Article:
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ANI seeks book reviewers

 Book reviews are a popular feature of the ANI website. We are seeking  a few more people to help us to provide a varied and qualitative range of reviews.

Reviewers may nominate a title of interest, normally from our two main suppliers, and I will arrange a copy to be sent. Reviewers may retain  the book.

 The range of books reviewed are mainly maritime-related; however other military/history/national security topics are also of interest.

 Interested persons may contact the ANI Book Review Co-ordinator, Dr Tim Coyle at

Take These Men: Tank Warfare with the Desert Rats

Take These Men: Tank Warfare with the Desert Rats. By Cyril Joly. Pen and Sword, Barnsley, 2019 reprint of 1955 classic

Reviewed by Gregory P. Gilbert

‘Take these men for your example. Like them remember that prosperity can only be for the free, that freedom is the sure possession of those alone who have the courage to defend it.’ Pericles

THERE are many memoirs written by those who served in World War II and while many of these are still of interest after seventy-five years or so, very few are as relevant to modern soldiers, sailors and airmen as Cyril Joly’s classic memoir of tank warfare with the Desert Rats – ‘Take These Men’. It is a vivid description of combat between men and their machines written with exceptional skill. It provides clear observations of courage, teamwork, conflict and death which should resonate amongst young officers across the years. Joly’s work is an inspirational first-hand narrative of command, leadership, learning, morale and downright grim determination.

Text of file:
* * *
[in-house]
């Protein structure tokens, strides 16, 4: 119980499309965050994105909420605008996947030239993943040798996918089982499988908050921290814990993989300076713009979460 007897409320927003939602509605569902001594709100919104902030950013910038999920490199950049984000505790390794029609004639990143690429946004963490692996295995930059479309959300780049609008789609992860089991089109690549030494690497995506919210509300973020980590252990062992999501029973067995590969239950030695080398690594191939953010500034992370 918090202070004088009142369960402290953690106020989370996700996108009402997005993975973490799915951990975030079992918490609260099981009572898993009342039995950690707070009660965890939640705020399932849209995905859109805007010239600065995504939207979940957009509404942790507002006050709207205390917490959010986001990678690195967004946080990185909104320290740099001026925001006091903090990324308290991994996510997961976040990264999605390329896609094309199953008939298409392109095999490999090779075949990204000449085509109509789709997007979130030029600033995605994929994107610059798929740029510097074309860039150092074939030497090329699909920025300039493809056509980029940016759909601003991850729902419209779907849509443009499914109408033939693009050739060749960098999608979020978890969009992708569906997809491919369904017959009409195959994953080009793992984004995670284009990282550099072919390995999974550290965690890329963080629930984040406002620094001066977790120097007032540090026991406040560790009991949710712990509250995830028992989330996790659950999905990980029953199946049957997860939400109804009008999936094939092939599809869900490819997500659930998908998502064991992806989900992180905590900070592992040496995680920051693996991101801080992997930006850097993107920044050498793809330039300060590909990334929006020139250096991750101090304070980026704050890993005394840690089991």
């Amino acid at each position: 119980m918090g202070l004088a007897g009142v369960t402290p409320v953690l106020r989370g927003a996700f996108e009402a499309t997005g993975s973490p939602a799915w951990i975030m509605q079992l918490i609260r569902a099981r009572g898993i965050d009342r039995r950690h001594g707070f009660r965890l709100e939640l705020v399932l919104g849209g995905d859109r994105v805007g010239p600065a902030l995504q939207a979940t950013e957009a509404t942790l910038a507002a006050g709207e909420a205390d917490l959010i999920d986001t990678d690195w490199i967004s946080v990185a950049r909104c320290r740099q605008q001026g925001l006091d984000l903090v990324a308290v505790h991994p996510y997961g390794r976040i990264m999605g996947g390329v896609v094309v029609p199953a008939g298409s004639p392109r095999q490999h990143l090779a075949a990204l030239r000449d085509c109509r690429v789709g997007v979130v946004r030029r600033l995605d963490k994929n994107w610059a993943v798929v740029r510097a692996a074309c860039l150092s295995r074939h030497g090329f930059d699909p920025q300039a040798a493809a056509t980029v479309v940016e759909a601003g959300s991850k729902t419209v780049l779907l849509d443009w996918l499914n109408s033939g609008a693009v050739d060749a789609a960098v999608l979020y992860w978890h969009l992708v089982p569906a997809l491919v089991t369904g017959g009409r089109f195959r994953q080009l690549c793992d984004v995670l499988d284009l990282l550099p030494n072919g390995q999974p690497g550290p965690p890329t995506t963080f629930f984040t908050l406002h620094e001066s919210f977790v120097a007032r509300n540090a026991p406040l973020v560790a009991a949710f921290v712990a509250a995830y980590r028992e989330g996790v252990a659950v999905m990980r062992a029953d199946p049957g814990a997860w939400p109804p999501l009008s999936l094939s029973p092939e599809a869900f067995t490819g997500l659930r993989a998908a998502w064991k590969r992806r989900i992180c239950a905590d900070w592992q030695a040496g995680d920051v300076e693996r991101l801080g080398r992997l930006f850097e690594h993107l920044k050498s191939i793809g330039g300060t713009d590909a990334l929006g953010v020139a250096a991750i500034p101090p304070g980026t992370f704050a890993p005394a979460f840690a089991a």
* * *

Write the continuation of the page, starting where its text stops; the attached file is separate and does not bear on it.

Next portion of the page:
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British Submarines in Two World Wars

British Submarines in Two World Wars. By Norman Friedman. Seaforth Publications. Barnsley, South Yorkshire. 2019.

Reviewed by Tim Coyle

This latest book by noted naval analyst and author, Norman Friedman, examines the design, development and operation of Royal Navy submarines from 1901 to 1945. It is the first of two volumes on this topic; the second will cover British submarines beyond 1945. As with all other Friedman books, this offering features exhaustive details of all submarine classes, supported by specially commissioned drawings of the highest detail, hundreds of photographs and 75 pages of closely-spaced notes and data, the latter almost worthy of a second volume.

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China’s Maritime Gray Zone Operations

China’s Maritime Gray Zone Operations. Edited by Andrew S. Erickson and Ryan D. Martinson. Naval Institute Press.

Reviewed by Lieutenant Mitchell Vines, RAN

The latest combined effort by Erickson and Martinson, China’s Maritime Gray Zone Operations, arrives on the heels of the Naval War College’s 2017 China Maritime Studies Institute (CMSI) Conference themed the same as the book title. In the 7thtitle of the series, 19 contributions unite in this joint publication (CMSI and Naval Institute Press) to discuss gray zone operations in the South China Sea through the lens of the US-China relationship.